This is the first time I’ve ever posted more than twice in a single day. Actually, it’s technically Tuesday now, but my days only end when I go to sleep.
- Write a post linking to this one in which you explain the experiment. (All blogs count, be they TypePad, Blogger, MySpace, Facebook, &c.)
- Ask your readers to do the same. Beg them. Relate sob stories about poor graduate students in desperate circumstances. Imply I’m one of them. (Do whatever you have to. If that fails, try whatever it takes.)
- Ping Techorati.
The object of the experiment is to discover how fast a (cough, ahem) “meme” can spread on the (English language) blogosphere. I’m obviously willing to participate, but danged if I don’t see holes in the methodology. For instance, I suspect it will hardly penetrate Myspace and possibly not even Xanga. Probably not Friendster blogs, either. I also doubt that the meme will be spread by retail-oriented blogs or blogs run as online community newsletters. Which is to say that Scott Eric Kaufman will not be measuring the spread of his meme through the English-language blogosphere, but rather the spread of his meme through one particular region of that blogosphere.
In “Bridging the Gap: A Genre Analysis of Weblogs” (a more developed version is found here) there is presented a blog classification scheme created by S. Krishnamurthy, where blogs are classified according to their location on a particular matrix:
I would place Acephalous on the line between Quadrants I and II, meaning that I think it’s about both SEK’s personal life and about certain topics that he uses the blog to explore.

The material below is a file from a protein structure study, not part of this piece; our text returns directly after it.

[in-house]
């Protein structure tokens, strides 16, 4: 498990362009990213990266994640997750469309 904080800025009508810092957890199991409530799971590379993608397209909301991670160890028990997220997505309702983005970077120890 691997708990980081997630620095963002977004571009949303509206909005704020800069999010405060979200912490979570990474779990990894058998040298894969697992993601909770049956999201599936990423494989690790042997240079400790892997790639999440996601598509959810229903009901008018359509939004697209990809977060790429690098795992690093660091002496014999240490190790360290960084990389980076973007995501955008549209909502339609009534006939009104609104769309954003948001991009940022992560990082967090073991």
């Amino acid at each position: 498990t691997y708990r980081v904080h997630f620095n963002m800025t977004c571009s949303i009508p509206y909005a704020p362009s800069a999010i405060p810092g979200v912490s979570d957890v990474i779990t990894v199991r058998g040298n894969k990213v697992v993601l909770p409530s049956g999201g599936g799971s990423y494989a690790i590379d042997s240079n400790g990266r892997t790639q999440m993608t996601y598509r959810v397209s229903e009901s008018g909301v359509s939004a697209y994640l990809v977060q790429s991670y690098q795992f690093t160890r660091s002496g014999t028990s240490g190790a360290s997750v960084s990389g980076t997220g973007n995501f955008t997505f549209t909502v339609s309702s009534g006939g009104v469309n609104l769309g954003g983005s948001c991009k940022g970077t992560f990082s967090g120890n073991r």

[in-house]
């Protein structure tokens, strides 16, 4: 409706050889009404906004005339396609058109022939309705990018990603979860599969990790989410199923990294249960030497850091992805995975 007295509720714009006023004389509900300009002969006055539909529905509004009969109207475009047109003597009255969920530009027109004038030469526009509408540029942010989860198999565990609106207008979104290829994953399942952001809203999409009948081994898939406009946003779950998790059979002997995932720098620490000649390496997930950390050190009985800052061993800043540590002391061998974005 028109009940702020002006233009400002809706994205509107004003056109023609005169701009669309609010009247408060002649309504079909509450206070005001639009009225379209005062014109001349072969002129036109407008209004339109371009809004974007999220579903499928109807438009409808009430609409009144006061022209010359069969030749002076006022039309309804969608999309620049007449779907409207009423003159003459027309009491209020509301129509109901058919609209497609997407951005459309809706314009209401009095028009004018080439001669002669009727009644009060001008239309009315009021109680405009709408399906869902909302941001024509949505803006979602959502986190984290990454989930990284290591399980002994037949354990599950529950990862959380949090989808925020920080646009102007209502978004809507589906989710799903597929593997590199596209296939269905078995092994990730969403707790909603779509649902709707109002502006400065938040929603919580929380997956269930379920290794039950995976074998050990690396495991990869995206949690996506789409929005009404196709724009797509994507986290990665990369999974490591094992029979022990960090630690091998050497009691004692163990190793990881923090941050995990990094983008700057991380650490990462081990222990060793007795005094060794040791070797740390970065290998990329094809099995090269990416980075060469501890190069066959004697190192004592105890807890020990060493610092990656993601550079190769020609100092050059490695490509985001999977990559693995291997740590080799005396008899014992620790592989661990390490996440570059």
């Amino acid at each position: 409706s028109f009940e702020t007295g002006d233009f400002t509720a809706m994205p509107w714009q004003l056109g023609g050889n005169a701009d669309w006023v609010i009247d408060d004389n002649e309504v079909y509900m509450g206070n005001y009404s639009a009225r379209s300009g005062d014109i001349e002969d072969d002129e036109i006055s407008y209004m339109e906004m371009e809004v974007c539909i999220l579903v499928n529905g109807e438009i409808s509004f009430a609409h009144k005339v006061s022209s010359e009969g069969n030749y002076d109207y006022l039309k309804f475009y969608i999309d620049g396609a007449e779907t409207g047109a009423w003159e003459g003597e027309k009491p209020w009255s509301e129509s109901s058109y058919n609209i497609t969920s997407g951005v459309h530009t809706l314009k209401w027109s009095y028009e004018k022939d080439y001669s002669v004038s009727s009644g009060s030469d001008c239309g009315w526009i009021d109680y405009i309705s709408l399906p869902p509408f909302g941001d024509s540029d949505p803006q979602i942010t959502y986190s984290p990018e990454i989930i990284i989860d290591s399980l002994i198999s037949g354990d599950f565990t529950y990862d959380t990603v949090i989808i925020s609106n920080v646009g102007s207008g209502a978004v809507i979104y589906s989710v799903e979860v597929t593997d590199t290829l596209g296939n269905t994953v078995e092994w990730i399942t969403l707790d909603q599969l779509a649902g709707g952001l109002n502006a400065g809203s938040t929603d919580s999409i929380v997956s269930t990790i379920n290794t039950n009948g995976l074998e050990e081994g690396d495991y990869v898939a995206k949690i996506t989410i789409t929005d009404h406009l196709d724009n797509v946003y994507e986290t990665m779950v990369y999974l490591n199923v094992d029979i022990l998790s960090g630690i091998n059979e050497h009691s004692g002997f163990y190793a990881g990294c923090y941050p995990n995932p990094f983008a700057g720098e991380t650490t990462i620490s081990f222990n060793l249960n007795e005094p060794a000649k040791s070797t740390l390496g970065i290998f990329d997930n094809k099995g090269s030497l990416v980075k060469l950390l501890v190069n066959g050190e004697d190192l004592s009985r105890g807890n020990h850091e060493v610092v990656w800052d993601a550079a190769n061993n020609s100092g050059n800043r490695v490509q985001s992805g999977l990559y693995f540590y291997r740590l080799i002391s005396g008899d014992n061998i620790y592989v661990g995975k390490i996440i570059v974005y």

Building upon Rebecca Blood’s typology, Herring and her co-authors also present their own classification scheme:
- Journal blogs, which are about the personal doings of the individual bloggers (i.e., most blogs on LiveJournal),
- Filter blogs, which provide commentary on things external to the blogger, such as US politics (blogs in Quadrant III of Krishnamurthy’s schema can also be called filter blogs)
- K-logs, or knowledge blogs, which are used in projects to allow project members to disseminate up-to-date information to each other
- Mixed-purpose blogs, which are combinations of two or more blog genres
- And finally, Other types of blogs which do not fall under the previous categories (Herring et al. 2004:4-6).
Using this typology, I would classify Acephalous as being a mixed-purpose blog, in this case a filter blog with some journal blogging thrown in.
My objective in classifying Acephalous, though, is to point out that being mostly a filter blog and oriented towards other filter blogs (a quick scan through the blogroll reveals mostly filter blogs), SEK’s experiment will likely end up measuring the speed of his meme among filter blogs, leaving journal blogs mostly untouched. This means that the spread of a meme through the English-language blogosphere’s biggest genre will never be measured — note, for example, that 7 out of 10 of the biggest blog hosting services focus mostly on personal journals, and that’s not even counting social networking sites like Myspace (Perseus 2005).
So in conclusion, I’ve forgotten where I was going to take the rest of this post. I’d just save this draft and work on it more tomorrow but SEK did ask participants to post ASAP, so I’ll do it now. I is sleepy, I go beddy-bye.
Herring, Susan C; Scheidt, Lois Ann; Bonus, Sabrina; & Wright, Elijah L. (2004), “Bridging the gap: a genre analysis of weblogs,” hicss, p. 40101b, Proceedings of the 37th Annual Hawaii International Conference on System Sciences. Electronic document, retrieved March 8, 2006 from http://www.ics.uci.edu/~jpd/classes/ics234cw04/herring.pdf
Krishnamurthy, S. (2002). “The Multidimensionality of Blog Conversations: The Virtual Enactment of September 11.” In Maastricht, The Netherlands: Internet Research 3.0.
Perseus Development Corporation (2005). The blogging geyser. Electronic document, retrieved March 4, 2006 from http://www.perseusdevelopment.com/blogsurvey/geyser.html